This decision didn’t come with instant body confidence at all. I remember even just last summer, crying for hours on my poor boyfriend’s shoulder, devastated at my appearance. I had been doing the ‘Kayla Itsines bikini body workout guide’, (which I am now completely opposed to as it advertises the false idea of an ideal body type you must have to look good in a bikini, and doesn’t even dissimulate that it is good for your health), and following heaps of unrealistically fit and thin women on Instagram, who would pose in their workout wear and bikinis, trying to sell a false ideal of ‘beauty’ (usually with the purpose of making money). I was looking at ‘fitspo’ posts on Pinterest, and comparing myself to so many women. I felt like a blob of fat. I cried for nearly 48 hours non-stop, and nothing he would say could console me.
That summer was a huge setback, but I decided to keep on persisting with my decision to gain body positivity WITHOUT trying to change my body. I put the ‘Bikini Body Workout Guide’ in the bin (thank goodness), and decided to just do exercise that made me happy, not worrying about how much fat I was burning. Walking, cycling, yoga or taking the dog to the park. I decided I would never again weigh myself because the weight of my body is not a good indicator of how healthy I am. I decided to eat whenever my body needed food. I would listen to my body, instead of trying to ignore it, and I finally started to heal.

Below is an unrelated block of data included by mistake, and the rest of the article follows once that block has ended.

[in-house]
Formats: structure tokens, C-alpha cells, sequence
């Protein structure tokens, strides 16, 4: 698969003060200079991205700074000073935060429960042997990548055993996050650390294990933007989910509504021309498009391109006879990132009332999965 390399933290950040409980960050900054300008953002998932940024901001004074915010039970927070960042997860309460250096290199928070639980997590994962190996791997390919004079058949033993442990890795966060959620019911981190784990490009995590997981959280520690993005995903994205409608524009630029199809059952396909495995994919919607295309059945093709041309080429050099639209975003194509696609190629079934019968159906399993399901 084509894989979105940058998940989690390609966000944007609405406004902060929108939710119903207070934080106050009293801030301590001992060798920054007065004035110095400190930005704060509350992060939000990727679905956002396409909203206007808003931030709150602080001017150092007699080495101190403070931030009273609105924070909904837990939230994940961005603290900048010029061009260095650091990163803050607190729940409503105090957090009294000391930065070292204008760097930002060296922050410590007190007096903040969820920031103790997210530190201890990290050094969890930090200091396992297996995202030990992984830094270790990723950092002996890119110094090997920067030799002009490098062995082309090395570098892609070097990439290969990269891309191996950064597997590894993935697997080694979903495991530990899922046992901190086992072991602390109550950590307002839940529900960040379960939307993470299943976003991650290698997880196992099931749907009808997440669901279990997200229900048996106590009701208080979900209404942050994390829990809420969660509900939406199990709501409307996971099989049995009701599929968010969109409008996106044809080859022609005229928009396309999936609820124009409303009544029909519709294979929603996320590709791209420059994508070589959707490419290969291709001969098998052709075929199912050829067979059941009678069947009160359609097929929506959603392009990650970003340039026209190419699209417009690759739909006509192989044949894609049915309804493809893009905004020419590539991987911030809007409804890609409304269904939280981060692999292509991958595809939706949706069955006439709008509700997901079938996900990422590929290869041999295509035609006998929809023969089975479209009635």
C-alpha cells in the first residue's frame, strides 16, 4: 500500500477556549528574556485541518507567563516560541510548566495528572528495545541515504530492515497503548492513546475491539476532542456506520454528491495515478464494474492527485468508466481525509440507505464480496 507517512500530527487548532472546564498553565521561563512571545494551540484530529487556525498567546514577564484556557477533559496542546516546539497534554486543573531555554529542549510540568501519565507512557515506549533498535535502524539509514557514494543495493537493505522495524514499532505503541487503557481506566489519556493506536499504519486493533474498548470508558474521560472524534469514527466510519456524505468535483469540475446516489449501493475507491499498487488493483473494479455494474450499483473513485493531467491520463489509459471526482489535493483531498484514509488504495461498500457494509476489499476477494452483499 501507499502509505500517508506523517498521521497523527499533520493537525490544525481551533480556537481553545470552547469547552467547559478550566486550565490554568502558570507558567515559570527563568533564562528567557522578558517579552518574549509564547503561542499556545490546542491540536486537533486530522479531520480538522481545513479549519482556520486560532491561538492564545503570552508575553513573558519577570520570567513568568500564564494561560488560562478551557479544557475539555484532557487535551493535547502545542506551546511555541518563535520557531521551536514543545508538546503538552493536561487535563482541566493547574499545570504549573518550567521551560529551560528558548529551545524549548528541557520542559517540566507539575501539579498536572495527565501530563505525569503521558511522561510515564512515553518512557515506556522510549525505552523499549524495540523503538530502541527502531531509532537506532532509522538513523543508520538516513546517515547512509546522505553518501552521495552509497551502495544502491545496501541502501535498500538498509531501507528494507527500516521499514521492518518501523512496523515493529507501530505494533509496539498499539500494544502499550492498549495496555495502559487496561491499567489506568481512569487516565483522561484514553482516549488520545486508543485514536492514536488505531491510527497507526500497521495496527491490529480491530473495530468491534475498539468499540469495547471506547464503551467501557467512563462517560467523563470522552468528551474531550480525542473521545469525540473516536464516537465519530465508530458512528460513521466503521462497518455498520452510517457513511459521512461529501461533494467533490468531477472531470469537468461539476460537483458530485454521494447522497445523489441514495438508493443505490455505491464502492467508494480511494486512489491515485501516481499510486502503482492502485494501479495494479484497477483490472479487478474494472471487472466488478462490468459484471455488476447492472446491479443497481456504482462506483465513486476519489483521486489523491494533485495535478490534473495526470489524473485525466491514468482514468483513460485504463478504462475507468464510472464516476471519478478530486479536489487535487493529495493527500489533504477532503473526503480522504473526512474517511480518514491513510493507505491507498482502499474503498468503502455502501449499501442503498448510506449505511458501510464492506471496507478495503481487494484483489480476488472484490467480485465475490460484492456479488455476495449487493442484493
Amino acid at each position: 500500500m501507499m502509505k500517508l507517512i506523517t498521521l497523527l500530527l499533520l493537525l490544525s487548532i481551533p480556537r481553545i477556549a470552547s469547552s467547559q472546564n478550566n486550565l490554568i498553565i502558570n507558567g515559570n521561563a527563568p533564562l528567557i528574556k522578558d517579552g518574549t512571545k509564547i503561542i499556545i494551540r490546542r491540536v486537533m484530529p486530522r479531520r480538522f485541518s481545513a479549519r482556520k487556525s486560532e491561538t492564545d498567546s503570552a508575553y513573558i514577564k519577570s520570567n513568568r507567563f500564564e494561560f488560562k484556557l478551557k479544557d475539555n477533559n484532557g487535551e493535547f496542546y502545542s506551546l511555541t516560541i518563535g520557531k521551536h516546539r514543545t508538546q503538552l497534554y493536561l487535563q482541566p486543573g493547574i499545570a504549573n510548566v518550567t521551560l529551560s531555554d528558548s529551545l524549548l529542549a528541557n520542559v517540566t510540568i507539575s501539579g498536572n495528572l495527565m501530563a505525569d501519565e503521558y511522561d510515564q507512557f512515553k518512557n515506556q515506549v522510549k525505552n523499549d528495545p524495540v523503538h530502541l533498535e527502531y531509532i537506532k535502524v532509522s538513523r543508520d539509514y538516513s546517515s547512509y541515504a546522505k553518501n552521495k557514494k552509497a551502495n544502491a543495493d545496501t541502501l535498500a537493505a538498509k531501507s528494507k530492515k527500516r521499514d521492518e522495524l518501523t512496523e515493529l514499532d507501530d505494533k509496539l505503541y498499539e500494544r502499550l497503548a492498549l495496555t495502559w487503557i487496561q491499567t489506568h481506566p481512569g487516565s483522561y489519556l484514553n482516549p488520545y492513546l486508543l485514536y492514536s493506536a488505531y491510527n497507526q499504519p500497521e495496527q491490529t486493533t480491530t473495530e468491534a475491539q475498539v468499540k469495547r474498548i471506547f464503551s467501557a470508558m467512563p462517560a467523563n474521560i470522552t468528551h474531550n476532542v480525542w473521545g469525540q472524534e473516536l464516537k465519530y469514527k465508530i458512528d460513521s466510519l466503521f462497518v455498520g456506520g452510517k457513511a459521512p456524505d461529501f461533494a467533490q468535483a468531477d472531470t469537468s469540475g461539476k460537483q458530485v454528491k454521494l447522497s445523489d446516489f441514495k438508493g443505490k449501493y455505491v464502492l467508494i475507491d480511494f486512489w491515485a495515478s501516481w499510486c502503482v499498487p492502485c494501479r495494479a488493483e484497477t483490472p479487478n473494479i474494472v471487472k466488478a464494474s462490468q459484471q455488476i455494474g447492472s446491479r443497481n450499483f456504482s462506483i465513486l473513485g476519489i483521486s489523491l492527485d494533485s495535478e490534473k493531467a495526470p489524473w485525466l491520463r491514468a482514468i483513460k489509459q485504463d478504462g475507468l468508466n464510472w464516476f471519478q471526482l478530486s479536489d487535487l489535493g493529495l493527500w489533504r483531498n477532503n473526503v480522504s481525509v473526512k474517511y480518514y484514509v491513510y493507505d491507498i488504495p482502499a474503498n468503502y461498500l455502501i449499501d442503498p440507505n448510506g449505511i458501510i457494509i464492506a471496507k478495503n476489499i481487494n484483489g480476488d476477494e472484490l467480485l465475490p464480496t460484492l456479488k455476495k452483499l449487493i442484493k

I learned another lesson just last week. I went to see a nutritionist, and she got me to keep a food journal for a week. When I took the journal back to the nutritionist, I was feeling embarrassed at the amount of food that I had eaten, and that I had eaten too much chocolate, and that she was going to grill me. The nutritionist DID grill me, for NOT EATING ENOUGH! She explained that the reason I was feeling tired and reclusive all the time is that I was not giving my body enough fuel. She said she see’s it happen to girls all the time. They stop adequately fueling their bodies, and they start getting tired, they stop doing things they like to do, they stop wanting to hang out with their friends. So many of them (not all I acknowledge) could fix this by eating more food.
Now I eat lots of healthy, mostly plant-based food, all throughout the day. I make sure that I get all my major food groups into my body (gotta nourish to flourish), I eat when I feel hungry, and I do exercise that I like BECAUSE I like it, not because of fear of weight gain. I unfollowed all the fitspo accounts on Instagram and followed a body positivity page. I judge my health by the way I feel, not by what I see on a scale, and I can honestly say this has helped me so much on my journey.
Despite all of this, I am still on my journey. I think a huge mistake that people make is that they think ‘body confidence’ is something they will just wake up with one day. Maybe when they get married, or when they are pregnant, or when they achieve their goal weight. This is so untrue. Body confidence, and loving your body is actually a conscious and sometimes difficult decision you make every single day. It is hard, but with prayer, and help from friends, you can do it. Say to yourself ‘today I will love myself’, rather than telling yourself you are not good enough.
I know everyone’s journey is unique, and I don’t want to undermine or say that mental illnesses are easy to fix, they aren’t. But we are children of a huge God, who can do amazing things. I believe in you.